For 28 years, June 26 has been considered the International Day Against Drug Abuse and Illicit Trafficking by the United Nations. It’s stated mission is to “strengthen action and cooperation to achieve the goal of an international society free of drug abuse.” While this day has been used to promote a prohibitionary agenda in the past, last Friday, 150 cities came together to demand an end to the War on Drugs, brandishing signs that said “Support. Don’t Punish.”
“In an effort to change the discourse on drug policy, the International Drug Policy Consortium has organized a global advocacy campaign that has grown from 41 participating cities in 2013 to 150 taking action,” the Drug Policy Alliance (DPA) reported.
In New York City, groups rallied outside of the U.N. headquarters. In Washington, D.C., supporters marched from the State Department to the White House, demanding action from the Obama administration.
“The purpose of ‘Support, Don’t Punish’ is not only to spread global awareness about the failures of prohibition, but to demand that world leaders place human rights at the forefront of any conversation around global drug trafficking,” Jake Agliata, regional outreach coordinator for Students for Sensible Drug Policy, told The Weed Blog. “Executing people for nonviolent drug offenses is not acceptable, and the State Department should take steps to ensure that our tax dollars never contribute to this archaic practice.”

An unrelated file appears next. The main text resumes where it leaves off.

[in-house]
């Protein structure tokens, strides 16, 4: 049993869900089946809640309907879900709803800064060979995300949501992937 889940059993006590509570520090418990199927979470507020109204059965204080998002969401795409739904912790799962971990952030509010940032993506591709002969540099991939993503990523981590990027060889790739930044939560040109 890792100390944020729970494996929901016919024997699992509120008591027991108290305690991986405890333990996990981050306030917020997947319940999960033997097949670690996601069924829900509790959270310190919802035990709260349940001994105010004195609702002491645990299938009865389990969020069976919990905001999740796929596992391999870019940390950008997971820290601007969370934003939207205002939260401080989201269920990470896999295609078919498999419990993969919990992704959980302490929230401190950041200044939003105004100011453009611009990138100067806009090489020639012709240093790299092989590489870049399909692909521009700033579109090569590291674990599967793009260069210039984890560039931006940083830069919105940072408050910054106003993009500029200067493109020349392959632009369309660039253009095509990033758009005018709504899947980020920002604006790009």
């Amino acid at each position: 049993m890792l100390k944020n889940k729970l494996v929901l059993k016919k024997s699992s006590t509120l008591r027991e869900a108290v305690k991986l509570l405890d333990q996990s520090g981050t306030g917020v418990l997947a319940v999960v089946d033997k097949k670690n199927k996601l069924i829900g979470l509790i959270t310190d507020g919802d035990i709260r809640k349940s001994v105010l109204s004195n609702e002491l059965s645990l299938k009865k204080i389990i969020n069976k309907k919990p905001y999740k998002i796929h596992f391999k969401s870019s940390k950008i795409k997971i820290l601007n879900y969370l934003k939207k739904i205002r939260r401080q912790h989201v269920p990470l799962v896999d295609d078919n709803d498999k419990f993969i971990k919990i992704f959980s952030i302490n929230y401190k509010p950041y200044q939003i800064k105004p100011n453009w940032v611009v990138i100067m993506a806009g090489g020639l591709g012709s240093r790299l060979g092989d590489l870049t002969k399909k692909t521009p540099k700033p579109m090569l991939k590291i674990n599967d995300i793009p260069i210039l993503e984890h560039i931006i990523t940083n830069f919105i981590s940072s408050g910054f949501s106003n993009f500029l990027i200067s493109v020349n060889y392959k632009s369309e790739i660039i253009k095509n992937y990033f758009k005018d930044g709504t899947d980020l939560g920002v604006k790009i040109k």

Friday also marked the release of the 2015 World Drug Report by the U.N. Office on Drugs and Crime (UNODC), which unsurprisingly showed no progress in the drug war. The UNODC noted there was “little change in the overall global situation regarding the production, use and health consequences of illicit drugs”—unintentionally highlighting how prohibition has failed.
“In anticipation of the U.N. General Assembly Special Session on drugs (UNGASS) in 2016, we are at a strategic and important time of momentum building so that when government officials and policy makers come together in New York next year our message is clear,” the DPA wrote. “The drug war has failed. Reform, support, and don’t punish.”
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